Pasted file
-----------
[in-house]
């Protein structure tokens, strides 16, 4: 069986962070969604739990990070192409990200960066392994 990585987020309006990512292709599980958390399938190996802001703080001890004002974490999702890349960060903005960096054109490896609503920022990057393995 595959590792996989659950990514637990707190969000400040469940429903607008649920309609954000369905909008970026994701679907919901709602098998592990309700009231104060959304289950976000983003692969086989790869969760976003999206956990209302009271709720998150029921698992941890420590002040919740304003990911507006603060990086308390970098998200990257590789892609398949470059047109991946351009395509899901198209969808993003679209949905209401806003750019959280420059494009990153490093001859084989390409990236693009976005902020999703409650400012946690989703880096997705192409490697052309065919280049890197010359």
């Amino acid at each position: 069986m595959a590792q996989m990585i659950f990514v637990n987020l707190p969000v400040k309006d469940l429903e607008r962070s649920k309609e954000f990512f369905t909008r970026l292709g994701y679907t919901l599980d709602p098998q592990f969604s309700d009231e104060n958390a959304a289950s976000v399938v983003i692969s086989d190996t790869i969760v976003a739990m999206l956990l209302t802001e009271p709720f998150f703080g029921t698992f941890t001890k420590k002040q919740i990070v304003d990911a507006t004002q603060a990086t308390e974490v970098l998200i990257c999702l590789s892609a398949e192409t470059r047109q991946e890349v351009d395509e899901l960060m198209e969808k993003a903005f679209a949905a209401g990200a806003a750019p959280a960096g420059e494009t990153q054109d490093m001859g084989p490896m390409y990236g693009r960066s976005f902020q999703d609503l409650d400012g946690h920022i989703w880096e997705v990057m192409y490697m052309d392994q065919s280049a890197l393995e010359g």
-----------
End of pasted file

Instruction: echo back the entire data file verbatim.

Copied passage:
[in-house]
């Protein structure tokens, strides 16, 4: 069986962070969604739990990070192409990200960066392994 990585987020309006990512292709599980958390399938190996802001703080001890004002974490999702890349960060903005960096054109490896609503920022990057393995 595959590792996989659950990514637990707190969000400040469940429903607008649920309609954000369905909008970026994701679907919901709602098998592990309700009231104060959304289950976000983003692969086989790869969760976003999206956990209302009271709720998150029921698992941890420590002040919740304003990911507006603060990086308390970098998200990257590789892609398949470059047109991946351009395509899901198209969808993003679209949905209401806003750019959280420059494009990153490093001859084989390409990236693009976005902020999703409650400012946690989703880096997705192409490697052309065919280049890197010359």
């Amino acid at each position: 069986m595959a590792q996989m990585i659950f990514v637990n987020l707190p969000v400040k309006d469940l429903e607008r962070s649920k309609e954000f990512f369905t909008r970026l292709g994701y679907t919901l599980d709602p098998q592990f969604s309700d009231e104060n958390a959304a289950s976000v399938v983003i692969s086989d190996t790869i969760v976003a739990m999206l956990l209302t802001e009271p709720f998150f703080g029921t698992f941890t001890k420590k002040q919740i990070v304003d990911a507006t004002q603060a990086t308390e974490v970098l998200i990257c999702l590789s892609a398949e192409t470059r047109q991946e890349v351009d395509e899901l960060m198209e969808k993003a903005f679209a949905a209401g990200a806003a750019p959280a960096g420059e494009t990153q054109d490093m001859g084989p490896m390409y990236g693009r960066s976005f902020q999703d609503l409650d400012g946690h920022i989703w880096e997705v990057m192409y490697m052309d392994q065919s280049a890197l393995e010359g």